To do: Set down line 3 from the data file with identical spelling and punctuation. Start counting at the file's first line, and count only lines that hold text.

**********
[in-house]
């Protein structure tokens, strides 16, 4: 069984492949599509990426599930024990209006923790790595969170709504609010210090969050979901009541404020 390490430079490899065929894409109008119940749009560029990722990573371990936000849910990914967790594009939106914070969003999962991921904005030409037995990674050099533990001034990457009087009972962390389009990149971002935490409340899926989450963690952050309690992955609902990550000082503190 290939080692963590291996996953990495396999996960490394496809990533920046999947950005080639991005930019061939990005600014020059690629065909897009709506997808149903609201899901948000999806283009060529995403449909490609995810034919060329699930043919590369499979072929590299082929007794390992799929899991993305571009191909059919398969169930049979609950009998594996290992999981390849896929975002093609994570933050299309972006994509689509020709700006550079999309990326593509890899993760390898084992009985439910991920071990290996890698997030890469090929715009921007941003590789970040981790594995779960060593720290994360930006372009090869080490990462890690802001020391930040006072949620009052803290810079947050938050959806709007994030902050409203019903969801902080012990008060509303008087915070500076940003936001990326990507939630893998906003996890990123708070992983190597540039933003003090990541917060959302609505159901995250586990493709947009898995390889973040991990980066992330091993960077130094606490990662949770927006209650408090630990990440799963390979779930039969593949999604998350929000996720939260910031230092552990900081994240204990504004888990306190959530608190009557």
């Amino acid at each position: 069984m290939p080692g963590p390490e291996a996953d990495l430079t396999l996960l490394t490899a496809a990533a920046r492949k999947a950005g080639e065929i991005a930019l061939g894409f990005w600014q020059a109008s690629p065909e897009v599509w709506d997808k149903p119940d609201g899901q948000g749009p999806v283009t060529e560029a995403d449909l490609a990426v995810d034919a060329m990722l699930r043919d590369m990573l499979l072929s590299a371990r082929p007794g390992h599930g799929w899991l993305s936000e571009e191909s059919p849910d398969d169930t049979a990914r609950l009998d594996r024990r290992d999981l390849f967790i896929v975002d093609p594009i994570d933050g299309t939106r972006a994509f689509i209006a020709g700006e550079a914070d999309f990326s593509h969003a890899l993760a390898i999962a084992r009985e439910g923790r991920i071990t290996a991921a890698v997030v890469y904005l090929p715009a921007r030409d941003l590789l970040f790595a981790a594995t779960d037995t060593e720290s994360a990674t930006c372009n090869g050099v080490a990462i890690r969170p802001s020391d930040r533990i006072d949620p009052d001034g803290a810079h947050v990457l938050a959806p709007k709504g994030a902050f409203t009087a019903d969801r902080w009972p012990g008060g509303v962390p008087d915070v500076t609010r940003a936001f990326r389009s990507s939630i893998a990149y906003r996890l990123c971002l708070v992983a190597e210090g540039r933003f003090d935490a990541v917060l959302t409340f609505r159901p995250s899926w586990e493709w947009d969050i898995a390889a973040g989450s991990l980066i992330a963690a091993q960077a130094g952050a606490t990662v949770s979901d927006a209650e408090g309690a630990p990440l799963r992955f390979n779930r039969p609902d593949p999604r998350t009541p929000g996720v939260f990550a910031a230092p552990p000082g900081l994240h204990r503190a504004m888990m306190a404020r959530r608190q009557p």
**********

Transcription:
């Amino acid at each position: 069984m290939p080692g963590p390490e291996a996953d990495l430079t396999l996960l490394t490899a496809a990533a920046r492949k999947a950005g080639e065929i991005a930019l061939g894409f990005w600014q020059a109008s690629p065909e897009v599509w709506d997808k149903p119940d609201g899901q948000g749009p999806v283009t060529e560029a995403d449909l490609a990426v995810d034919a060329m990722l699930r043919d590369m990573l499979l072929s590299a371990r082929p007794g390992h599930g799929w899991l993305s936000e571009e191909s059919p849910d398969d169930t049979a990914r609950l009998d594996r024990r290992d999981l390849f967790i896929v975002d093609p594009i994570d933050g299309t939106r972006a994509f689509i209006a020709g700006e550079a914070d999309f990326s593509h969003a890899l993760a390898i999962a084992r009985e439910g923790r991920i071990t290996a991921a890698v997030v890469y904005l090929p715009a921007r030409d941003l590789l970040f790595a981790a594995t779960d037995t060593e720290s994360a990674t930006c372009n090869g050099v080490a990462i890690r969170p802001s020391d930040r533990i006072d949620p009052d001034g803290a810079h947050v990457l938050a959806p709007k709504g994030a902050f409203t009087a019903d969801r902080w009972p012990g008060g509303v962390p008087d915070v500076t609010r940003a936001f990326r389009s990507s939630i893998a990149y906003r996890l990123c971002l708070v992983a190597e210090g540039r933003f003090d935490a990541v917060l959302t409340f609505r159901p995250s899926w586990e493709w947009d969050i898995a390889a973040g989450s991990l980066i992330a963690a091993q960077a130094g952050a606490t990662v949770s979901d927006a209650e408090g309690a630990p990440l799963r992955f390979n779930r039969p609902d593949p999604r998350t009541p929000g996720v939260f990550a910031a230092p552990p000082g900081l994240h204990r503190a504004m888990m306190a404020r959530r608190q009557p």